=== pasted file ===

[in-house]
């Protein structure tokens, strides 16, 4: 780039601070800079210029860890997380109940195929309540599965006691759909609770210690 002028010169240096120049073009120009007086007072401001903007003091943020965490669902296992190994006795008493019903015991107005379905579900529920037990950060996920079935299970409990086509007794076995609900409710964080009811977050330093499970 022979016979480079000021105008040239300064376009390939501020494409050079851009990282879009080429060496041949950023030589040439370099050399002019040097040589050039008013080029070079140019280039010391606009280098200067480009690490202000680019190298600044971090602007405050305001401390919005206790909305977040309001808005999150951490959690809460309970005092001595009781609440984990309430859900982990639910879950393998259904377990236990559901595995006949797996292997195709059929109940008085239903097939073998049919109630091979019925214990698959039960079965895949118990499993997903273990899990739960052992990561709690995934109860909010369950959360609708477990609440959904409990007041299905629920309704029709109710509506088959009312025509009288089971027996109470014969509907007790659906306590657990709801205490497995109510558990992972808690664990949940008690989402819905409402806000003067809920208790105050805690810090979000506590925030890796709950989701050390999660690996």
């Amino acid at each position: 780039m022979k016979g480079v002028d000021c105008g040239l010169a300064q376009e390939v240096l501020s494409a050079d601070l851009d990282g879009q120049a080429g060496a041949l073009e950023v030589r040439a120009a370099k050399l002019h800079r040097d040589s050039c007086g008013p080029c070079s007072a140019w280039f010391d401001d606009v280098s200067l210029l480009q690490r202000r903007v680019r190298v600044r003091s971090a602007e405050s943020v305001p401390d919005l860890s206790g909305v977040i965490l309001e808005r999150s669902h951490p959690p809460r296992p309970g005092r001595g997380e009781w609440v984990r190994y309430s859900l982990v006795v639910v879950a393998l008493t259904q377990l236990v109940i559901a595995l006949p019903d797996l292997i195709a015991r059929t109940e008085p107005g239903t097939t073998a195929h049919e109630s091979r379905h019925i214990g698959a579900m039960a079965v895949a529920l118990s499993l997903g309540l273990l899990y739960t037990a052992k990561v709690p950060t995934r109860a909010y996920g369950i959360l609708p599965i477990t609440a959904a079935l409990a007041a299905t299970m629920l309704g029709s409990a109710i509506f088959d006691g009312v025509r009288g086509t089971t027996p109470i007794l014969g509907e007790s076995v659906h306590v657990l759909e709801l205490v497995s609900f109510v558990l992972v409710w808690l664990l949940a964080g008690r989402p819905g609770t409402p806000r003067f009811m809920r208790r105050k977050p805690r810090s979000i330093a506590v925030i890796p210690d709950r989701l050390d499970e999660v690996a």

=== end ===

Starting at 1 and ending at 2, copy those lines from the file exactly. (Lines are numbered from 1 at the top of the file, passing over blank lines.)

[in-house]
């Protein structure tokens, strides 16, 4: 780039601070800079210029860890997380109940195929309540599965006691759909609770210690 002028010169240096120049073009120009007086007072401001903007003091943020965490669902296992190994006795008493019903015991107005379905579900529920037990950060996920079935299970409990086509007794076995609900409710964080009811977050330093499970 022979016979480079000021105008040239300064376009390939501020494409050079851009990282879009080429060496041949950023030589040439370099050399002019040097040589050039008013080029070079140019280039010391606009280098200067480009690490202000680019190298600044971090602007405050305001401390919005206790909305977040309001808005999150951490959690809460309970005092001595009781609440984990309430859900982990639910879950393998259904377990236990559901595995006949797996292997195709059929109940008085239903097939073998049919109630091979019925214990698959039960079965895949118990499993997903273990899990739960052992990561709690995934109860909010369950959360609708477990609440959904409990007041299905629920309704029709109710509506088959009312025509009288089971027996109470014969509907007790659906306590657990709801205490497995109510558990992972808690664990949940008690989402819905409402806000003067809920208790105050805690810090979000506590925030890796709950989701050390999660690996």